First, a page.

c:\> bcdedit /set {bootmgr} "\EFI\ubuntu\shimx64.efi"

Of course I made a copy of the settings before changing it from \EFI\Microsoft\Boot\bootmgfw.efi to \EFI\ubuntu\shimx64.efi.

It looks like the basic principle would be applied to other EFI boots of other Linux distributions too. Find the distributions boot efi file and then change Windows 10 to point at that.

A Happy Linux Desktop — February 2, 2020

A Happy Linux Desktop

We’ve all been through lots of window managers from Gnome, LXDE, Cinnamon etc. but I think I’ve finally come up with a pretty desktop environment that I’m happy with.

Debian or Ubuntu with Gnome shell and some shell extensions, themes and icons.

First off add the gnome-shell-extensions and gnome-tweaks packages. You may have to restart or logout to get the extension and tweeks to work together. You’ll need to enable the extension for User Themes so you can choose themes under “Appearance”

$ sudo apt install gnome-shell-extensions gnome-tweaks

Then go and download the Qogir GTK3 theme from

Now we want some Suru++ icons. I spent a while being lead around making and building, then gave up and used a git clone from instead.

$ git clone
$ cd suru-plus
$ ./

Call up Gnome tweaks and set the theme/shell to Qogir and your icons to Suru++.

ntfs-3g UserMapping — February 1, 2020

ntfs-3g UserMapping

Never done dual boot partitioned a Windows and Linux system before and to be fair never really ever want to again. The idea is good in principle but if you want to share a common data drive between the two you are going to have to get your hands dirty with sharing permissions between Linux and Windows.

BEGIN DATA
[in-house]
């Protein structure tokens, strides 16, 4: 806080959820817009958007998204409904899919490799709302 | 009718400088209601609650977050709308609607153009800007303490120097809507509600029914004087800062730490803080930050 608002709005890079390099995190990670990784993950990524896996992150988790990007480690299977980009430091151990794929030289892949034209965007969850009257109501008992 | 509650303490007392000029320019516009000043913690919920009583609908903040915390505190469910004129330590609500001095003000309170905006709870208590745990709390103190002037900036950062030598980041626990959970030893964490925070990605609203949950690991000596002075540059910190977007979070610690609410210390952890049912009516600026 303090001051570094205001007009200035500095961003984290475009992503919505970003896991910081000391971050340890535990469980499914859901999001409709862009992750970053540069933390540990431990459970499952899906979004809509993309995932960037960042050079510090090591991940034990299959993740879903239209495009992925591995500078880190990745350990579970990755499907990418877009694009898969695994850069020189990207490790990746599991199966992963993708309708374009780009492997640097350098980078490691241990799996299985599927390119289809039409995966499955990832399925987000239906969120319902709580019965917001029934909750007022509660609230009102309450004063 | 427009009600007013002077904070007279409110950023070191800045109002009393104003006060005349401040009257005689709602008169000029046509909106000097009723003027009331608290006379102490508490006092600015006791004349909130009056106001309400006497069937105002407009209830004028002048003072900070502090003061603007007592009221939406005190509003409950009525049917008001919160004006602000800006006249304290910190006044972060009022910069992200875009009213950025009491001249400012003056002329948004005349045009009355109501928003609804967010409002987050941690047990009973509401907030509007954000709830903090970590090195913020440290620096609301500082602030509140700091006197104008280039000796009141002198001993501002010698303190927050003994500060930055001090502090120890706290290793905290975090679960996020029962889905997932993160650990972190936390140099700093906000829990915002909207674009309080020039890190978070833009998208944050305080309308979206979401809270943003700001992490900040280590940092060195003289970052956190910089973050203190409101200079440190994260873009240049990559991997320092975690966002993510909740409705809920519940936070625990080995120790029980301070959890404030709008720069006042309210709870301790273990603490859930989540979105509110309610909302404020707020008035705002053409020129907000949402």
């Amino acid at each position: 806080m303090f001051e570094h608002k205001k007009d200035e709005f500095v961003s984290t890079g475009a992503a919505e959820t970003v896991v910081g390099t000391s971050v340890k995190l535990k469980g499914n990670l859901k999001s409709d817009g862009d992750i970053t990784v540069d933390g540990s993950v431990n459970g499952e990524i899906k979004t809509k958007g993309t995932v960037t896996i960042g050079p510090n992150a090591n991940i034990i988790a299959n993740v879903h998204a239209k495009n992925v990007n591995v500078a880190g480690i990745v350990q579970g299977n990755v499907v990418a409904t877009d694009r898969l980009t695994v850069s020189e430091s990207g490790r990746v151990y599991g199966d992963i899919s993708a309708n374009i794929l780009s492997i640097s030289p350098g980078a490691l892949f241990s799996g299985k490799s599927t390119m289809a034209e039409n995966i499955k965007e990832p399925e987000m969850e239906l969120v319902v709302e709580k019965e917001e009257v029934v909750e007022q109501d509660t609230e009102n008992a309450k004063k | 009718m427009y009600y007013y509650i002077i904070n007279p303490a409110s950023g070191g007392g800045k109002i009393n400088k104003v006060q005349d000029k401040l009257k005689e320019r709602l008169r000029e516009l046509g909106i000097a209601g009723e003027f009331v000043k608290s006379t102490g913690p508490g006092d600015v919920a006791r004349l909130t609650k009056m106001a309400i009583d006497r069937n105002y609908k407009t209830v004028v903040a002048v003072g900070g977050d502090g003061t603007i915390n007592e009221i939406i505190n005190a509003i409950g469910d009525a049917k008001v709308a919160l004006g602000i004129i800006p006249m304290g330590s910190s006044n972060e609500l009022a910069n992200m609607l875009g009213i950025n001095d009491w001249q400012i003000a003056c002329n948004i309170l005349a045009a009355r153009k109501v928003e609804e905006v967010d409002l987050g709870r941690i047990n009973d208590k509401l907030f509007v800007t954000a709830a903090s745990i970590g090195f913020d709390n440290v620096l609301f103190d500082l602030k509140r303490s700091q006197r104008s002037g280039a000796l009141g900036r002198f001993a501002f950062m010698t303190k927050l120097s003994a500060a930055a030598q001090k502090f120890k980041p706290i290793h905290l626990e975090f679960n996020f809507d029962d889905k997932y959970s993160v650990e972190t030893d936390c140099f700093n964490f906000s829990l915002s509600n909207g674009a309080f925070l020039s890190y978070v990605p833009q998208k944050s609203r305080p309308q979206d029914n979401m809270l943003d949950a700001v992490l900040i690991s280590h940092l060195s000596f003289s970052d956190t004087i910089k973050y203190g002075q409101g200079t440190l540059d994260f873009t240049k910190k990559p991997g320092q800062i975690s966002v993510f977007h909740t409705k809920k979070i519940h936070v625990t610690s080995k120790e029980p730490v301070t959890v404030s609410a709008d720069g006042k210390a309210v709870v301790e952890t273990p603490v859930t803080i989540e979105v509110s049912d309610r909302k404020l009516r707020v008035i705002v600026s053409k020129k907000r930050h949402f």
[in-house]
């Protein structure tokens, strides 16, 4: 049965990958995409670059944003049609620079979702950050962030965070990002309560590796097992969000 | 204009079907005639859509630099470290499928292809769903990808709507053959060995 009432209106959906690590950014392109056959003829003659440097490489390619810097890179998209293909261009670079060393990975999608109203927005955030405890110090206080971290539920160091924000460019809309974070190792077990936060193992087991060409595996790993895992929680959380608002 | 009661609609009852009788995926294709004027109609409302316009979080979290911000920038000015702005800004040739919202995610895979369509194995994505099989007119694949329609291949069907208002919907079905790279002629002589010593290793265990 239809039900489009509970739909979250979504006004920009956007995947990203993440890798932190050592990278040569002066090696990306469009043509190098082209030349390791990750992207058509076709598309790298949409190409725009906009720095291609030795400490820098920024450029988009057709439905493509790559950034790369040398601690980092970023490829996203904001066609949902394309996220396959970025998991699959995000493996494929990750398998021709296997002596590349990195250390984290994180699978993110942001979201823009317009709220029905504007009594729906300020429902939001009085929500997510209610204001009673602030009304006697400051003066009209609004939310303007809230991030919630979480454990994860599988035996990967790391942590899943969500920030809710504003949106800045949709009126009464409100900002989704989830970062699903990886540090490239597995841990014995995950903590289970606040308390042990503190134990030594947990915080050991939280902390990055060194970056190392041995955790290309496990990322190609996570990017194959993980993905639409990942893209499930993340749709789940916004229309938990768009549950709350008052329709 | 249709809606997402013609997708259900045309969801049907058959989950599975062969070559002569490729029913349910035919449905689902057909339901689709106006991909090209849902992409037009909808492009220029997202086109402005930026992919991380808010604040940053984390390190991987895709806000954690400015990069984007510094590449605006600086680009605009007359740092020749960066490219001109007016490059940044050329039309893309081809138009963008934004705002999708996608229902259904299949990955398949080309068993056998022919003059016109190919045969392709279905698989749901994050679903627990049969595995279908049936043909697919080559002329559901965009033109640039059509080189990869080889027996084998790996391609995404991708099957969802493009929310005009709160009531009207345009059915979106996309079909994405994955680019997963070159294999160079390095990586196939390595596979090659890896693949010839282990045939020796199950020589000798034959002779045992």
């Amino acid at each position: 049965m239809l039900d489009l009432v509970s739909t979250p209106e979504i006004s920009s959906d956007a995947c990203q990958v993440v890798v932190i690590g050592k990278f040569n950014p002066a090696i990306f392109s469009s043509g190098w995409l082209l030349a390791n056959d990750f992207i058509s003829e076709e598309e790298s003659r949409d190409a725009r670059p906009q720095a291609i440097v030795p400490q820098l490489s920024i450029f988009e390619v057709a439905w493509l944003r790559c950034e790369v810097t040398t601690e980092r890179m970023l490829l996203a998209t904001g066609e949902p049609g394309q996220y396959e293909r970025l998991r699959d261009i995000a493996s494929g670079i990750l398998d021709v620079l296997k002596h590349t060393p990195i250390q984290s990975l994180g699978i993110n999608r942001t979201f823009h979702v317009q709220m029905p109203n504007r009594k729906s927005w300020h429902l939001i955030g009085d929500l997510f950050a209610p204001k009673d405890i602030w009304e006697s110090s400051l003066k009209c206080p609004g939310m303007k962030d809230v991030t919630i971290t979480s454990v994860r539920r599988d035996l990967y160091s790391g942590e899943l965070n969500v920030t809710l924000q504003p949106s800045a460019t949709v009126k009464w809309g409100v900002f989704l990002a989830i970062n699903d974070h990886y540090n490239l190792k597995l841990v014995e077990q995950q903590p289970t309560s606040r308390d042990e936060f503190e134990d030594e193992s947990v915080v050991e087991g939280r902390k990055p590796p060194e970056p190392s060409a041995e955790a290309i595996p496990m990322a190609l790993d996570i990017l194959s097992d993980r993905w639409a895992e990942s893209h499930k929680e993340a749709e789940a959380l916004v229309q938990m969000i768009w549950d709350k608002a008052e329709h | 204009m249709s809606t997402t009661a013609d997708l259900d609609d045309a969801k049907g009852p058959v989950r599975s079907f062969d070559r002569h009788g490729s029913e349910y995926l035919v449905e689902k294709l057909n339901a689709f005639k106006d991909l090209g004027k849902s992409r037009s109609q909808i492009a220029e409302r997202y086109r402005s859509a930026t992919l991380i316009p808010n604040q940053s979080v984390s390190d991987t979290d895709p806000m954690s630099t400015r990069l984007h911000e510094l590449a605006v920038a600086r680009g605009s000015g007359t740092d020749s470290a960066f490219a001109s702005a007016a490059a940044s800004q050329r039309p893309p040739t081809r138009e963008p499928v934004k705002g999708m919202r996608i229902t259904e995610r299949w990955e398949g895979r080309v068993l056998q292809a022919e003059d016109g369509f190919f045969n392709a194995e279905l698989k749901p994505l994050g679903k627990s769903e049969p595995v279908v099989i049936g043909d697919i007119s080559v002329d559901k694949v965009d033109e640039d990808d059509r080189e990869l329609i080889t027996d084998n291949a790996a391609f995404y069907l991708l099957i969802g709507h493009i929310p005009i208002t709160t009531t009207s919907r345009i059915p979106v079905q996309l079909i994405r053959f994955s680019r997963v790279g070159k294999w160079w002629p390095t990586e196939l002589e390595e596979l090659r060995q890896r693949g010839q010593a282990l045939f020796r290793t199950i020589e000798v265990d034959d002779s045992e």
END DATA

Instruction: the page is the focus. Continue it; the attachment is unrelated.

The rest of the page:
ntfs-3g can mount a Windows ntfs partition happily in Linux, but I ran into trouble when I redirected windows documents, pictures and music folders into Linux and tried to use the same folders there.

Originally I mounted the NTFS volume onto /home and learned very quickly that this isn’t a good idea. All sorts of issues cropped up about ownership of the .gnupg folder and keys. I eventually settle on mounting the volume onto /mnt/data and using symbolic links for David’s Document, Pictures, Downloads and Music folders.

$ cd ~
$ ln -s /mnt/data/david/Documents

I mounted the Windows D: drive in Linux using an entry /etc/fstab:

UUID=176D74A26CE8F9F7 /mnt/data ntfs-3g auto 0 1

I wanted a seamless user experience so I could create a document or an image file in Windows and use it from the same folder in Linux. I began taking ownership of folders in Windows and then not being able to create files in Linux or vice versa.

Thankfully this was all done for one user so I set about using UserMapping.

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SSH Tunnelling – autossh — January 31, 2020
Lsyncd and Docker — January 29, 2020
Gnome Keyring and ssh-agent —

Gnome Keyring and ssh-agent

Every time I fire up a zsh shell terminal in gnome-shell I can’t add my ssh key to an existing ssh-agent instance.

$ ssh-add
Could not open a connection to your authentication agent.

The gnome-keyring-daemon is running, but it just doesn’t seem to set the environment variable SSH_AUTH_SOCK.

I’d have to run ssh-agent and start one listening on a temporary socket and pass the environment settings around terminal sessions. Turns out this is a known issue and the fix is relatively easy.

For zsh add the environment variable to your ~/.zshrc

export SSH_AUTH_SOCK=/run/user/$(id -u)/keyring/ssh

Now any call to ssh-add in a terminal works as expected.

You might want to do the same for other shells in ~/.profile etc.

Filesystem Synchronisation — January 28, 2020